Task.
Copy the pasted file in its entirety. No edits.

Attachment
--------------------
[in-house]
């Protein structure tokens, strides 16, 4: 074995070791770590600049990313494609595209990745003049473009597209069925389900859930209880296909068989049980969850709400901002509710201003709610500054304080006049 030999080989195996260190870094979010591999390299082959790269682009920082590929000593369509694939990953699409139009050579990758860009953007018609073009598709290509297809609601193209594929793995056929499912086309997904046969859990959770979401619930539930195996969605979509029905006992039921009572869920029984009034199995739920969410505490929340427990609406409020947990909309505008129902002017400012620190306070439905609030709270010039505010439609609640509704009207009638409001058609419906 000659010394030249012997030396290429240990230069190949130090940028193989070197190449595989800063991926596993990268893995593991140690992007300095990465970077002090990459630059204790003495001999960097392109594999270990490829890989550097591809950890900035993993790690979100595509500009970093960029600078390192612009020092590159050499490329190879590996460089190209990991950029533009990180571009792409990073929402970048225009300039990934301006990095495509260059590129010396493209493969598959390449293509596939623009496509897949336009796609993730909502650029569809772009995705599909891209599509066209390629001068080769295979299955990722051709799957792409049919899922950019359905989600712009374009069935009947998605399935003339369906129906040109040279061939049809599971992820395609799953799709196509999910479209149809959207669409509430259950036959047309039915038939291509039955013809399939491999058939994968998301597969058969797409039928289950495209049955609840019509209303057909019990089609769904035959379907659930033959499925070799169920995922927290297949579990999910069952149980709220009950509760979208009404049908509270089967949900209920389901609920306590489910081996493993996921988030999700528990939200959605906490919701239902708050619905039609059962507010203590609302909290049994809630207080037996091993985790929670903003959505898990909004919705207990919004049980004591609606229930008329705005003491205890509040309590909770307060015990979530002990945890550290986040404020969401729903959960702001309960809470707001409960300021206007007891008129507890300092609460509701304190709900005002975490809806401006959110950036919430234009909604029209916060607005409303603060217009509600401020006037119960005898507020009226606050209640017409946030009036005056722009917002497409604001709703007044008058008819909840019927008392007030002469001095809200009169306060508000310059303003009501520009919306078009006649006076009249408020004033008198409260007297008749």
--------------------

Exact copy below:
[in-house]
């Protein structure tokens, strides 16, 4: 074995070791770590600049990313494609595209990745003049473009597209069925389900859930209880296909068989049980969850709400901002509710201003709610500054304080006049 030999080989195996260190870094979010591999390299082959790269682009920082590929000593369509694939990953699409139009050579990758860009953007018609073009598709290509297809609601193209594929793995056929499912086309997904046969859990959770979401619930539930195996969605979509029905006992039921009572869920029984009034199995739920969410505490929340427990609406409020947990909309505008129902002017400012620190306070439905609030709270010039505010439609609640509704009207009638409001058609419906 000659010394030249012997030396290429240990230069190949130090940028193989070197190449595989800063991926596993990268893995593991140690992007300095990465970077002090990459630059204790003495001999960097392109594999270990490829890989550097591809950890900035993993790690979100595509500009970093960029600078390192612009020092590159050499490329190879590996460089190209990991950029533009990180571009792409990073929402970048225009300039990934301006990095495509260059590129010396493209493969598959390449293509596939623009496509897949336009796609993730909502650029569809772009995705599909891209599509066209390629001068080769295979299955990722051709799957792409049919899922950019359905989600712009374009069935009947998605399935003339369906129906040109040279061939049809599971992820395609799953799709196509999910479209149809959207669409509430259950036959047309039915038939291509039955013809399939491999058939994968998301597969058969797409039928289950495209049955609840019509209303057909019990089609769904035959379907659930033959499925070799169920995922927290297949579990999910069952149980709220009950509760979208009404049908509270089967949900209920389901609920306590489910081996493993996921988030999700528990939200959605906490919701239902708050619905039609059962507010203590609302909290049994809630207080037996091993985790929670903003959505898990909004919705207990919004049980004591609606229930008329705005003491205890509040309590909770307060015990979530002990945890550290986040404020969401729903959960702001309960809470707001409960300021206007007891008129507890300092609460509701304190709900005002975490809806401006959110950036919430234009909604029209916060607005409303603060217009509600401020006037119960005898507020009226606050209640017409946030009036005056722009917002497409604001709703007044008058008819909840019927008392007030002469001095809200009169306060508000310059303003009501520009919306078009006649006076009249408020004033008198409260007297008749």